The Patriots are 2-4. That's unacceptable. I'm not going to sit here and try to polish that turd. Trying to put a happyface emoji on 2-4 is the kind of loser talk we used to do back in the Dark Times of Dick MacPherson. And I'll not damage my well-deserved reputation as a fair and impartial analyst of this team by putting a positive spin on that. I've worked too hard for too long to establish my objectivity to simply throw it away now. I have integrity after all.
That said, you don't have to go back to McPherson or even Rod Rust to find a time when the Patriots were 2-4. That was their record in 2000, which was, of course, Bill Belichick's first season as he was tunneling his new franchise out of Salary Cap Shawshank. And a few years before that, they started 2-5 in Bill Parcells' third year. Those teams finished 5-11 and 6-10 respectively. And there's not a man, woman or child among us who's going to tolerate that level of failure, least of all me.
But there are a few similarities between the 2000 Pats and the 1995 team. One, they each had Hall of Fame coaches. Two, they each went to the Super Bowl the following season, winning one. And three, and here's the point I'm building toward, they each had the one thing that you absolutely cannot function without in the modern NFL: Franchise quarterbacks.
Which brings us to Mac Jones. Whatever else you think about the prospects for the 2021 Patriots to make a run to the playoffs after Buffalo lost, putting them two games out of both the division lead and the Wild Card race with 11 to play, you have to concede they've found the biggest piece of the puzzle. If they somehow managed to be 4-2 right now, but were left with a huge La Brea-sized sinkhole lining up behind center every down, there would be exponentially more reason to abandon hope.
Instead what they have is not just the best rookie quarterback in what has been regarded as the most impressive QB class in almost 40 years, but a guy who outplayed Tom Brady in the most intense regular season game of our times. And who then had to match the league's best offense punch-for-punch on Sunday when his defense couldn't make a stop and his special teams had a punt blocked. One of those games came down to a kick clanging off the upright. The other was an overtime loss. Those don't count as Ws. But Mac Jones most certainly does, no matter how you look at it.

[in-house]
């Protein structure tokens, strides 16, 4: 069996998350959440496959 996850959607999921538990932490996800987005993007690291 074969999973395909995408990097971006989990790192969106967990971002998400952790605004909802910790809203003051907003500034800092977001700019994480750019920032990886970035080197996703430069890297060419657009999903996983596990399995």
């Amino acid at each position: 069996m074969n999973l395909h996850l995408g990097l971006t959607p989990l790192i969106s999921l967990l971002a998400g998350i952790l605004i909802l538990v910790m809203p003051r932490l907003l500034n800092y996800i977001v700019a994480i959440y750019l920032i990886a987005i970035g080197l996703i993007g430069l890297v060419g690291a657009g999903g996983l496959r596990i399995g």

Though I'll suggest you look at it through the eyes of the analytics mathletes who look at it for a living. Pro Football Focus (paywall) has Jones' performance Sunday graded not just higher than Dak Prescott's 454-yard, three-touchdown epic, but second highest among all quarterbacks in the league for Week 6:
And that holds up after Monday Night Football. He was second only to Carson Wentz in terms of Overall grade and Passing grade. PFF also makes the case that he improved in one area his (admittedly few) critics have ripped him for, deep balls:
And, while the offensive line has at best struggled (the Dallas game) and at worst been an unmitigated disaster (New Orleans), Jones, the analytics show he's holding up when his protection doesn't. When under pressure Jones:
- Has the 4th lowest time to throw at just 2.93 seconds per attempt
- Has the 2nd highest completion percentage, at 60.0%
- Is tied for 4th in touchdowns
- Has a 70.9 passer rating, which, while middle of the pack in the league, is higher than MVP candidate Prescott and just behind Patrick Mahomes
All while (according to Pro Football Reference) being the eighth most blitzed (66) and second most hit (27) QB in the NFL.
Just as impressive to me is how, even leading a team that's had a wildly inconsistent running game, Jones has established himself as a very good play action passer, with a passer rating of 103.6 and a completion percentage of 77.6%, which is third best in the league.
All of this of course, is when you do compare him to the league. When you compare him to the other rookies, it's unfair. Like fishing with dynamite.
The only category where he doesn't lead the QB Class of 2021 is in interceptions. But he does lead in:
- Completion %
- 1st downs
So while I repeat, just in case I didn't make it clear at the beginning, I'm Mr. Objectivity here and will not try to put a shine on a sneaker, the Patriots need a lot of work but they've already established that they have the best quarterback in his class thus far. As well as a solid and ascending pro who should inspire every confidence he's going to become the QB to replace the irreplaceable QB.
Things might be bad and all. But just be sure and appreciate how much worse they'd be if Mac Jones wasn't as good as he has. Now it the coaching staff would just recognize that and start letting him off the leash a little more, their record will turn around, I promise you.